Posted by: Dominic Umile | 12/10/2009

Memorable Electronic Music 2009: Part IV

Best Electronic Music 2009Instrumental hip hop — the really affecting kind — isn’t as common as I’d like it to be. An early ’09 debut from a Texas-based cratedigging producer/overall deep appreciator of diverse sounds really got me this year. I was also pretty confident that a couple of under-the-radar techno records, issued toward the start of this year, were going to be shoe-ins for my “2009 Best” roundup.  Have a look at the final segment of my favorite electronic, etc. records for this year.

5. Gui Boratto, Take My Breath Away (Kompakt)
4. Diego Bernal, For Corners (Exponential)
3. Yagya, Rigning (Sending Orbs)
2. Somfay, A Catch In the Voice (Archipel)
1. Falty DL, Love is a Liability (Planet Mu)

At the moment, I’ve got the newest servings from Paul White and Oh No on pretty regular rotation (just rec’d the latter, hope to have more to say in the coming week) over here. Sewn-together beat music, born from a string of samples and hours of careful tweaks, is always somewhat of a head-scratcher — I’m captivated, both by the mechanics involved and all of the loops; I usually find myself pining to know what the source material for the beats is. There’s something mystifying about a record-hoarding obsessive poring over a set of decks, an MPC, and whatever else, and building an entirely new composition out of a cherished classic or a dusty obscurity.

For Corners, an exemplary debut beat record from Texas-based Diego Bernal, is still getting a lot of attention on subway rides and at home. I had a fair amount to say about it here when Exponential first made it available at their web site in February. It’s well-crafted and compelling in every way for those interested in instrumental, soul-driven hip hop/sample-heavy albums. Get the WHOLE ALBUM FOR FREE here.

Take My Breath AwayI opted to write a feature-length review of this year’s Gui Boratto record over at PopMatters as soon as I got word of its release. It’s totally beautiful — techno that’s polished and excessively melodic. The Brazilian producer, admittedly not a DJ, as he’s specifically pointed out (“Spice It Up,” May 2007, Remix Magazine), followed 2007’s Chromophobia with both big-room-styled compositions and stylish midtempo stuff on Take My Breath Away, and I totally recommend it. Get the title track at XLR8R.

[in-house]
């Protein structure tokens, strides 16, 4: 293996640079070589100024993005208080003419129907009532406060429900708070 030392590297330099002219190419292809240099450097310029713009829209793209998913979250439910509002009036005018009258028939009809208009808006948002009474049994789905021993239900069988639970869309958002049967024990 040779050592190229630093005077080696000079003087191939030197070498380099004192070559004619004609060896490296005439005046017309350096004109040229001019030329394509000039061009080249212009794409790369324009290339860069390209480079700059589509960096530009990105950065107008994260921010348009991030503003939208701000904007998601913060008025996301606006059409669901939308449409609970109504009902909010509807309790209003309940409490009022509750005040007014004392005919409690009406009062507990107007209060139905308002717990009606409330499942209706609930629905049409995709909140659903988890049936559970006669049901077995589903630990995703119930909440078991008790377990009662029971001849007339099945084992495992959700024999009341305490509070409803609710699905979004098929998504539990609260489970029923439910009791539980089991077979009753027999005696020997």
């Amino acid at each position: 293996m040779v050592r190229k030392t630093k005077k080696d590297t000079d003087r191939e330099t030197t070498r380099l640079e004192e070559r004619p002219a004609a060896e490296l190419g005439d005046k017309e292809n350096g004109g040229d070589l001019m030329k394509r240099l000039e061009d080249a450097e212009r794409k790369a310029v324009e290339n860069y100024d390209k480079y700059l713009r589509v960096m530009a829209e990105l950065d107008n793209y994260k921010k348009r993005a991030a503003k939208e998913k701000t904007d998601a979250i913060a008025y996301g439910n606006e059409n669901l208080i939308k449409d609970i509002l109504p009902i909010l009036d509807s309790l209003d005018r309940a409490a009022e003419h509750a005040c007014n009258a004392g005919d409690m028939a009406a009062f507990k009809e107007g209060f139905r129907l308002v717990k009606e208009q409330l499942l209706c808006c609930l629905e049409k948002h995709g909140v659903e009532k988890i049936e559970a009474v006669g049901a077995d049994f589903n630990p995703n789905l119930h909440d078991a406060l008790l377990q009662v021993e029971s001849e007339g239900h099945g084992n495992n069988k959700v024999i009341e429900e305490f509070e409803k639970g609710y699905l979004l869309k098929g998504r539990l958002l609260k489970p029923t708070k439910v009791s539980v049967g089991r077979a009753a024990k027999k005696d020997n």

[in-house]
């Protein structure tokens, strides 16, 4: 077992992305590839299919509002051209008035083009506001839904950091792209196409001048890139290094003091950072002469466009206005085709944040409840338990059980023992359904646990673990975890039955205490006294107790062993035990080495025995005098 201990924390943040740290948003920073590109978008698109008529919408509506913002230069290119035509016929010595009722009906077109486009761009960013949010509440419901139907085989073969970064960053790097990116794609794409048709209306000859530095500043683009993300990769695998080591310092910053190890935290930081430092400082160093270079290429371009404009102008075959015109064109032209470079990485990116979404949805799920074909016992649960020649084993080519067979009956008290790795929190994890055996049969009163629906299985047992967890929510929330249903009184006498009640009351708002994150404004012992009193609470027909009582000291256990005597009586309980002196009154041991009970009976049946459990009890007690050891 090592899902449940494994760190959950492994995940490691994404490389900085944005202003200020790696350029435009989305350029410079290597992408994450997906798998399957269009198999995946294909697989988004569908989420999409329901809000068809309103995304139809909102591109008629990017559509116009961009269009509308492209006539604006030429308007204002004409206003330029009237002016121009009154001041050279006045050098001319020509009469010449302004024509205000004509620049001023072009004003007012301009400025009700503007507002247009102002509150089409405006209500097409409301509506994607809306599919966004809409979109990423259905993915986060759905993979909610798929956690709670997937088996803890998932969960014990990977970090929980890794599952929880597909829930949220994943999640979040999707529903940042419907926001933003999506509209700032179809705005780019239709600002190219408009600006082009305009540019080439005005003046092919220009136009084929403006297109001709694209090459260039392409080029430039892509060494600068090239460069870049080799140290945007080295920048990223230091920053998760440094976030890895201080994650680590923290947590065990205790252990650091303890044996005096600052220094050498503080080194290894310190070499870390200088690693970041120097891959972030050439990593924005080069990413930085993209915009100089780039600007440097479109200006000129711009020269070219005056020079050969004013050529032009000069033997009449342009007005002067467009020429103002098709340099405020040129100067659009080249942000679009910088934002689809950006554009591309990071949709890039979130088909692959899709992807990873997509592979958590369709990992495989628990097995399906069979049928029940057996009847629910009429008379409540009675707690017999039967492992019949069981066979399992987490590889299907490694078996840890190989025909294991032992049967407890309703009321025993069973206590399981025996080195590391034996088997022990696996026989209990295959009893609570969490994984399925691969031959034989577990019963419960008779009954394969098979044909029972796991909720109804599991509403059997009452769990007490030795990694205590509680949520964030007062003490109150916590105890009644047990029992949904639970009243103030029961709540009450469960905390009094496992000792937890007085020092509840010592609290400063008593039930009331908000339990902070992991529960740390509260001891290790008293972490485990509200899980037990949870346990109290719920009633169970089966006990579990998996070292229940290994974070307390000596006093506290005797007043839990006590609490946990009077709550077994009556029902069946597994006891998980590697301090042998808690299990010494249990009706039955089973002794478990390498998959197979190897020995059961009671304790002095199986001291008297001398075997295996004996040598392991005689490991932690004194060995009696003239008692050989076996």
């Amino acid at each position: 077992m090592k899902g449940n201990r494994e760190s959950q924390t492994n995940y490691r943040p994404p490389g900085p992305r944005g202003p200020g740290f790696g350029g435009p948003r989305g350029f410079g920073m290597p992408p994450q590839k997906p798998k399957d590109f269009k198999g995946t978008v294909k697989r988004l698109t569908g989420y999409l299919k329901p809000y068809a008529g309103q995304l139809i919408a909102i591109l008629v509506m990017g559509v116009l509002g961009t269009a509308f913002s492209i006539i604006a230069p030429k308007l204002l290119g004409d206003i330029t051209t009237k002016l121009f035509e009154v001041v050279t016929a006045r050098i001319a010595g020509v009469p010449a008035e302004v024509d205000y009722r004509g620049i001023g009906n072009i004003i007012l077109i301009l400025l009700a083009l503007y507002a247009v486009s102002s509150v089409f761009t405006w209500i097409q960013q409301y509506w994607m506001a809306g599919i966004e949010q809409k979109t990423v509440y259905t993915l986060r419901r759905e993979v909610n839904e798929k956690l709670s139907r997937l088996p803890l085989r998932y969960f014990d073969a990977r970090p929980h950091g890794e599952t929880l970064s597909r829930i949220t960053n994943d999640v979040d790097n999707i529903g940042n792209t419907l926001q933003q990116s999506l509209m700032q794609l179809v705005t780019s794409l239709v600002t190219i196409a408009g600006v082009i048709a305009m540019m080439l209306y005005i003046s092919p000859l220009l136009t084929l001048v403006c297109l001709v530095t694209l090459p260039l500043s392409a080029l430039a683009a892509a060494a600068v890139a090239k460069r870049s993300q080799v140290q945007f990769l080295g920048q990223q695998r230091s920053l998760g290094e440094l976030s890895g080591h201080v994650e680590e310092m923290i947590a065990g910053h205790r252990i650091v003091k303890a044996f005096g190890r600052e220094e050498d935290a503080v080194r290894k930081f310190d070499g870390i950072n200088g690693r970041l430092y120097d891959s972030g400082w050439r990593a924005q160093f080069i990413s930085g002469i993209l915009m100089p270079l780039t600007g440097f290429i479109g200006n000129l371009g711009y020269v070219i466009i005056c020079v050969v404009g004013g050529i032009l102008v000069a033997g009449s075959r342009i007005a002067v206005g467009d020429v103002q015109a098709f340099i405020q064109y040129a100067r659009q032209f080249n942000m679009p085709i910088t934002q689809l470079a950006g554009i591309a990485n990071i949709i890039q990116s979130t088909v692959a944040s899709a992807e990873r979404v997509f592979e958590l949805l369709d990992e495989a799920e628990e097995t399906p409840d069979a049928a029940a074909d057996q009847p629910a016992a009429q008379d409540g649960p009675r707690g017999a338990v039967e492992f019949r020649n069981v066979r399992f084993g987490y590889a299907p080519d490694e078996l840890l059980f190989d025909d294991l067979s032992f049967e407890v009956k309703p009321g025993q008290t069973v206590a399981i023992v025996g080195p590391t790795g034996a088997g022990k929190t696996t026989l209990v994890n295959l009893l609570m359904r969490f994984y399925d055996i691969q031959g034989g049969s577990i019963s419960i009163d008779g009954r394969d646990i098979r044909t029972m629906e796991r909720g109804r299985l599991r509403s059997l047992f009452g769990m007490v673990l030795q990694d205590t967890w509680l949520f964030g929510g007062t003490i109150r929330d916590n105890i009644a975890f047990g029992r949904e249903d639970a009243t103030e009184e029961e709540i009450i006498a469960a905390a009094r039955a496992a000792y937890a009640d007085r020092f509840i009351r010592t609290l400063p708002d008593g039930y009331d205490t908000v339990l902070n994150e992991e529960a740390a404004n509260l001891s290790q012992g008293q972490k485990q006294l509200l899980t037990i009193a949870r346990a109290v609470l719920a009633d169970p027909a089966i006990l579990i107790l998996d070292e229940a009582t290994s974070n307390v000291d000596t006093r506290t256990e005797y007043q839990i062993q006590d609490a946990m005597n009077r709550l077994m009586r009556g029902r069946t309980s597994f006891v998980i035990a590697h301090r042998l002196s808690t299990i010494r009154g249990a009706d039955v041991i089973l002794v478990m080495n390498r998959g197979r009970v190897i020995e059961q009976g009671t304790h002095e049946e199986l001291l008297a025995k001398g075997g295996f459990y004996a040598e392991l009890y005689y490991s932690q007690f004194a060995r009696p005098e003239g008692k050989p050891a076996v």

Jesse Somfay also seems preoccupied with layering his deep, fraying productions with colorful melodies, but his work on A Catch In the Voice is more varied than Boratto’s. For the first half of his second full-length’s ample running time, Somfay‘s outings are less straight techno than they are washed-out ambient, with sometimes blunt, bubbling beats and elongated chords. More danceable endeavors materialize later, in stunning and hazy rushes and hard kicks, but A Catch is best enjoyed in its lush whole form.

RigningA far more subtle and serene techno endeavor was born in Yagya‘s Icelandic corner of the world toward the end of January in 2009 — his Rigning, a perpetually hypnotic dub and ambient collection, is tied to a central “rain” theme, and is even bound aesthetically by recordings of rain and thunder dampening nearby trees or a windowpane. I stumbled the album somewhat late in the year, and I posted it about it here back in August. Check Rigning out here.

If you read my piece in the issue of the Brooklyn Rail last month (“I Dub New York,” November 2009), you’re pretty familiar with how I feel about Falty DL‘s recent slew of work. His Bravery is a stunner, but I found that I like Love Is a Liability more — it’s an absolute mind-blower that gathers UK garage, New York hip hop, stylish bits of dubstep influences, house, and techno into one place. Don’t miss this record — I know that it’s agonizing to navigate all the hype that people pile onto music every year. I was frightened that something might happen to me if I hadn’t heard that last Feist album, honestly. But if you have any kind of interest in experimental dance music that just torpedoes into different directions at will, Love Is A Liability will not disappoint you.

Thanks to all my regular readers in 2009 and to the new crew that picked up on this series. I’ve got more stuff to throw at you in the coming weeks, and you might see an overall “Best Music” list from me in a few days. For now, keep checking in at PopMatters and at Blurt for end-year roundups. Both Textura and Resident Advisor are also running their typically well-crafted “Best Ofs” at the moment as well — check them out.

Read Part One of this series here.
Read Part Two of this series here.
Read Part Three of this series here.


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